Back to DCís Dozen

JASPER JOHNS: The Sculptures

Originally published in Modern Painters (Summer 1996)

 

With Jasper Johns, as with Samuel Beckett, everything means something, or two things, or nothing.†† On one occasion, he admitted that the idea of painting the American flag came to him in a dream.Then in an interview with David Sylvester, when asked why he uses such things as flags, targets, maps or stencilled numbers and letters, he replied, "They seemed to me pre-formed, conventional, depersonalised, factual, exterior elements."At once, therefore, the motif came from the artist's innermost being (revealed, like the best romantic inspiration, in a dream) and yet satisfied a need for impersonality, blandness, nonchalence, for a negation of the artist's self.

 

Elsewhere Johns has recounted how, as a boy, he was walking through Madison Square in Savannah, Georgia, when his father, who bears the same name as him, pointed out the statue of Sergeant William Jasper, who twice during the War of Independence risked his life to save the American flag (not, as it happens, the stars and stripes, but Georgia's state colours) the second time making the supreme sacrifice.Johns Senior proudly told his son that they were both named after this hero.The painter who looses himself in flags is named for a soldier who died for the flag.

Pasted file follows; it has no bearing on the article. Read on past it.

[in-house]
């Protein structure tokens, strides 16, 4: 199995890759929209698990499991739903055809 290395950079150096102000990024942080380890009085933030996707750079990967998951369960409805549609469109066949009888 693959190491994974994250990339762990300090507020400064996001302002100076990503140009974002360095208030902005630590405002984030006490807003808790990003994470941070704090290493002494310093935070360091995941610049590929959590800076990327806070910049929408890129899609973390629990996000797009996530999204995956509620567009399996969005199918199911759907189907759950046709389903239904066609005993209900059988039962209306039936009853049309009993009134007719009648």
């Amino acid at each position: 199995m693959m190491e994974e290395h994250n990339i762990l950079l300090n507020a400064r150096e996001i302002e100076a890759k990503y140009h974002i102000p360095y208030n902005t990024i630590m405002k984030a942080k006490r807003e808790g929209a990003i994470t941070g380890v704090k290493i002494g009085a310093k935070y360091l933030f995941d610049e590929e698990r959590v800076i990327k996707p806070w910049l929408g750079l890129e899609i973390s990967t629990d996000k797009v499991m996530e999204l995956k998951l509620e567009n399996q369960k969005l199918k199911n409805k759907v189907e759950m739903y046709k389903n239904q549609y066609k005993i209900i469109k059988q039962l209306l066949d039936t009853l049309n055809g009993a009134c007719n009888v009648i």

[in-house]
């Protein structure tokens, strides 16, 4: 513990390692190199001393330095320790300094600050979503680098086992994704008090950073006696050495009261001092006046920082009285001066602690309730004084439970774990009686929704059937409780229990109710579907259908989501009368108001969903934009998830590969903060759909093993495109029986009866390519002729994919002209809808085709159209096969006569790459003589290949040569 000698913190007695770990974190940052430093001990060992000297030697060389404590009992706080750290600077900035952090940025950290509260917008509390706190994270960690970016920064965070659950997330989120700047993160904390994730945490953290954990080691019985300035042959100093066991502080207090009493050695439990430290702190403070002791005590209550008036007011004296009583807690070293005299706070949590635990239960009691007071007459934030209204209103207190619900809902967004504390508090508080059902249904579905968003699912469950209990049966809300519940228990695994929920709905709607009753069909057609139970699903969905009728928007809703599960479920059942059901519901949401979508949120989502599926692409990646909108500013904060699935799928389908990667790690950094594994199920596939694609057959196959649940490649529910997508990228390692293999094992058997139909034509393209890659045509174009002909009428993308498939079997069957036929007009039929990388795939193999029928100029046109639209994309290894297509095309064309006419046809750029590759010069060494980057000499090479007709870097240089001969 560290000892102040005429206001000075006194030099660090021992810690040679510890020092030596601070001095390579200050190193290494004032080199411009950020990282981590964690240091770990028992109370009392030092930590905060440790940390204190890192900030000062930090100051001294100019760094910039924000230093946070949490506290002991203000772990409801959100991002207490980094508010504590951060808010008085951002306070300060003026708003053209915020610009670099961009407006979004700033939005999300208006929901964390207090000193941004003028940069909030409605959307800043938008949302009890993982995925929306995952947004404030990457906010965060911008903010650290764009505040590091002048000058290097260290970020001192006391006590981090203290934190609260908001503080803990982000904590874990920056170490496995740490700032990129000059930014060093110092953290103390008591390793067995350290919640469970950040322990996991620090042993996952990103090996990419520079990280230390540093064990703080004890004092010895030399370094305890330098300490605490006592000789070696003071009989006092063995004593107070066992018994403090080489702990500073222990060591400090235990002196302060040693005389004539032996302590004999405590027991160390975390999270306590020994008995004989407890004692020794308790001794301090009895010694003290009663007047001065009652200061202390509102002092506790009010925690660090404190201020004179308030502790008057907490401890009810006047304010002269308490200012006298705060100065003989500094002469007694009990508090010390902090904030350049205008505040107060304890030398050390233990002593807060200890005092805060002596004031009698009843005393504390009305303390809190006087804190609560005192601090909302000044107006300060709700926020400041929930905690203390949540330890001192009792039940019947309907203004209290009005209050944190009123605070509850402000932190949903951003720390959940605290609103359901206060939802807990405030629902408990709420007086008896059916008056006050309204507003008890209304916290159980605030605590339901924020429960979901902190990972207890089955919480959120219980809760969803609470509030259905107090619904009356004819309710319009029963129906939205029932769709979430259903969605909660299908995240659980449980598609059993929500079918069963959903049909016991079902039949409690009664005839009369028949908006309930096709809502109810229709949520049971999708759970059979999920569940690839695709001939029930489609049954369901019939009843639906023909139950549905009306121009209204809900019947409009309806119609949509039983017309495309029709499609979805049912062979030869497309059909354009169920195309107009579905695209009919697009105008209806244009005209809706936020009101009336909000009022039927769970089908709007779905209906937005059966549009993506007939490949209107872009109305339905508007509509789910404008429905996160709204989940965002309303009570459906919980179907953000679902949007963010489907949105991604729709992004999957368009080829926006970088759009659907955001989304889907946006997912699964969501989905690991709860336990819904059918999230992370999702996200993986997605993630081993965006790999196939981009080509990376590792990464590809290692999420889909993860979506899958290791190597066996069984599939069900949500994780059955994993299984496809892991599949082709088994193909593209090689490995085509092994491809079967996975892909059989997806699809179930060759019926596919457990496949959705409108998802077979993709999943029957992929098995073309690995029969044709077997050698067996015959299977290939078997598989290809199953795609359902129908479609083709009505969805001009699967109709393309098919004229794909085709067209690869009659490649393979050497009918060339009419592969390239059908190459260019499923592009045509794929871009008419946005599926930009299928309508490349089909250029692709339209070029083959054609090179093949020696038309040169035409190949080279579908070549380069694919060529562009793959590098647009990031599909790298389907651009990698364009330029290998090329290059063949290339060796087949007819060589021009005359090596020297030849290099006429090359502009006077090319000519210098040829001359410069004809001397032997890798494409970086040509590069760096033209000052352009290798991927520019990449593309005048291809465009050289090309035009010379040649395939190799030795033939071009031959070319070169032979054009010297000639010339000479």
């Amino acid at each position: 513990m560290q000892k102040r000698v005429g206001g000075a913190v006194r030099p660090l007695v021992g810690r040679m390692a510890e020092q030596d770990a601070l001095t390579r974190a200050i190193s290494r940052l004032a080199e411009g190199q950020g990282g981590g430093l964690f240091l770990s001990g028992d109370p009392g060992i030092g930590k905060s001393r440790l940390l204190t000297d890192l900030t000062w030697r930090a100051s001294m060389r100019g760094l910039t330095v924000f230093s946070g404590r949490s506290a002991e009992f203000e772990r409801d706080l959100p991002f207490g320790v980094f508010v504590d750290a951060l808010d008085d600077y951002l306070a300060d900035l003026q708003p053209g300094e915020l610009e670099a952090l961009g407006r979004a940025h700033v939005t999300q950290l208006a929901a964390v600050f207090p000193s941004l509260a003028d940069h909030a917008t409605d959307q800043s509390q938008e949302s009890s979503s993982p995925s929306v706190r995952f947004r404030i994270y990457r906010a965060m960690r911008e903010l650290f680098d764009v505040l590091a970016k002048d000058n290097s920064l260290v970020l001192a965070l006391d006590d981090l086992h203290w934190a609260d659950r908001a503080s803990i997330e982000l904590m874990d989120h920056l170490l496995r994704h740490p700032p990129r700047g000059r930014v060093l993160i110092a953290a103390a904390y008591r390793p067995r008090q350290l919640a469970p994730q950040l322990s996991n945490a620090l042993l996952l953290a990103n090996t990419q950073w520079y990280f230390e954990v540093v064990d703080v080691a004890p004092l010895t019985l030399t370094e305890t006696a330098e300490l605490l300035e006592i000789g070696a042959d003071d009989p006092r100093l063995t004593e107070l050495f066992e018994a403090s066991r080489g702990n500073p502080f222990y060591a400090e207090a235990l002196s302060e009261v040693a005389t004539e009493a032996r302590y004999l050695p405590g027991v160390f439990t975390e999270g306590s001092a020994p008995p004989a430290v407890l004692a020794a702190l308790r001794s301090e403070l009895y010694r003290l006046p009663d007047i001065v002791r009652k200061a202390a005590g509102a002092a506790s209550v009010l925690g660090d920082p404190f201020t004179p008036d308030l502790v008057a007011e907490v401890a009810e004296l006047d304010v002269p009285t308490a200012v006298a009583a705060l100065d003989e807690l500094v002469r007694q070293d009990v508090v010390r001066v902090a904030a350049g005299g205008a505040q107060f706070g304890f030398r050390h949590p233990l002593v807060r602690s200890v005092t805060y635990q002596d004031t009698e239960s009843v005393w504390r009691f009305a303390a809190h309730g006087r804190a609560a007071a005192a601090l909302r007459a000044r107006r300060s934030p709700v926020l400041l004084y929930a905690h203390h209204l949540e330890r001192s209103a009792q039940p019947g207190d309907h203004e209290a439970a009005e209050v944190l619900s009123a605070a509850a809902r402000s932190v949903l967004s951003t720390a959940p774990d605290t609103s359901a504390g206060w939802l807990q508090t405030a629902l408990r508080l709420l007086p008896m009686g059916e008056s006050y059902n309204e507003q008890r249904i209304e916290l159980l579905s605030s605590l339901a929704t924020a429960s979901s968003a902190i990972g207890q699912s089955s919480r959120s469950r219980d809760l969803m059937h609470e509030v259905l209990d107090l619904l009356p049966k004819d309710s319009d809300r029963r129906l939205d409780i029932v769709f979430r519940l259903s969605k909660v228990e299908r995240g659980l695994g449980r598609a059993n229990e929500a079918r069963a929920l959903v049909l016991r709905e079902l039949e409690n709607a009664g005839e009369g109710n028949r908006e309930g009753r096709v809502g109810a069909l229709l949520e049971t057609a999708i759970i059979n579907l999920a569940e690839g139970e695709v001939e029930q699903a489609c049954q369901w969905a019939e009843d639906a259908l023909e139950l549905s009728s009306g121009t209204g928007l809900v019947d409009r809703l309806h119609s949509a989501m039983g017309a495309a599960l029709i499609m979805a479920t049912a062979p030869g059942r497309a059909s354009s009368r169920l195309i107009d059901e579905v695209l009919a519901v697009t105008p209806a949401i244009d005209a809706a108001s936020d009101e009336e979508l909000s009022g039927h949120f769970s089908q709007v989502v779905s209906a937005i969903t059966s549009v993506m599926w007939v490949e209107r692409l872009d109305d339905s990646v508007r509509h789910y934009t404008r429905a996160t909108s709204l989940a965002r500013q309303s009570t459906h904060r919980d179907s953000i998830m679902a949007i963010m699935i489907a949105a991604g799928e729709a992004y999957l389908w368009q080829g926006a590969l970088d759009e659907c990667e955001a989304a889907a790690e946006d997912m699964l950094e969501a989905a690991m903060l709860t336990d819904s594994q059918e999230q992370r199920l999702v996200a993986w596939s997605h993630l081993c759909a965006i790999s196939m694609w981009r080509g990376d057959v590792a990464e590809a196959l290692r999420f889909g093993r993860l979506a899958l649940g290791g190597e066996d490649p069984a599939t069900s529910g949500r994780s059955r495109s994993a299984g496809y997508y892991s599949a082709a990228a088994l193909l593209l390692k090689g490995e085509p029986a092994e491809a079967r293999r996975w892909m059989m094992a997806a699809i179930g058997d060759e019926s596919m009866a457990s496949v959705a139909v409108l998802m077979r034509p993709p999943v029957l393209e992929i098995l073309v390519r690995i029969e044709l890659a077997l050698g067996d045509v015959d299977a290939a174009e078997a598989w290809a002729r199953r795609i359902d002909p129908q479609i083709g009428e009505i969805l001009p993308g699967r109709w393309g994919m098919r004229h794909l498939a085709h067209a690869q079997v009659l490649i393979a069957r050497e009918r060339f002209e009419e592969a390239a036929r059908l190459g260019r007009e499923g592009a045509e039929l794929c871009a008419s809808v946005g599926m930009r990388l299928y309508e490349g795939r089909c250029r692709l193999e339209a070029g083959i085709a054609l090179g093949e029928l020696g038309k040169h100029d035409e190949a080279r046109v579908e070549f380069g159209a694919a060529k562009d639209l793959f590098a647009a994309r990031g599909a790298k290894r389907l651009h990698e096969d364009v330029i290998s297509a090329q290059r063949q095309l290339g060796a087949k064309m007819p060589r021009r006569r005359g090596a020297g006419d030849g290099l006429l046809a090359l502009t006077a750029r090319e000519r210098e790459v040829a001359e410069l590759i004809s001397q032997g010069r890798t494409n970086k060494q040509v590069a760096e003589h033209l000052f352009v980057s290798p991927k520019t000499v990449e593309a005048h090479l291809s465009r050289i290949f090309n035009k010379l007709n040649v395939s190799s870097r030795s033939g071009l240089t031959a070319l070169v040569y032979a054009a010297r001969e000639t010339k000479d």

The American flag, Johns's "flagship" motif, is not his only motif.If he never painted a flag, we would still think of him immediately on seeing one of his targets.Or on seeing a cluster of brushes in a Saverin coffee tin.Or on seeing a distinctive pattern of hatched lines, a sort of decentred herring-bone.And yet, what is so distinctly his about these things?The flag belongs to every American.That, at one level, is why Johns painted them.Other Americans have painted targets: Alfred Jensen, Kenneth Noland.The hatching can be seen elsewhere, too.Johns encountered a similar pattern (subsequent to his own use of it) on the bedspread in Edvard Munch's late self-portrait, "Between the Clock and the Bed" (c1949), and has since made a picture of the same title (1981), by way of backdated hommage.It is not the "thing itself" which makes a Johns motif Johnsian so much as the insistence with which it recurrs.We are put in mind of Morandi and his jars: "his" because he paints them again and again.But Morandi fills his jars with painterly intensity to bursting point.Can anyone really say the same of Johns?Sure, there is an unmistakable Johns touch: brushy, but deadpan; agitated, but mechanically so, in no wise meismic.The predictable agitation behind the brush is borrowed from the language of expressionism, but devoid of expressiveness as such.His ecriture is as contrived (mannered, affected) as copperplate lettering, as ubiquitous as his trademark stencils. Even when, later in his career, a more dashed-off spontaneous look emerged, there was still no convincing urgency to take the edge of its deliberate banality.It never seems worth trying to enjoy a Johns for its painterly accretions, its abstract qualities.His nonchalence inverts the Kantian dictum: we get the purpose (conceptual superstructure) without the purposiveness (energy, beauty, rythm).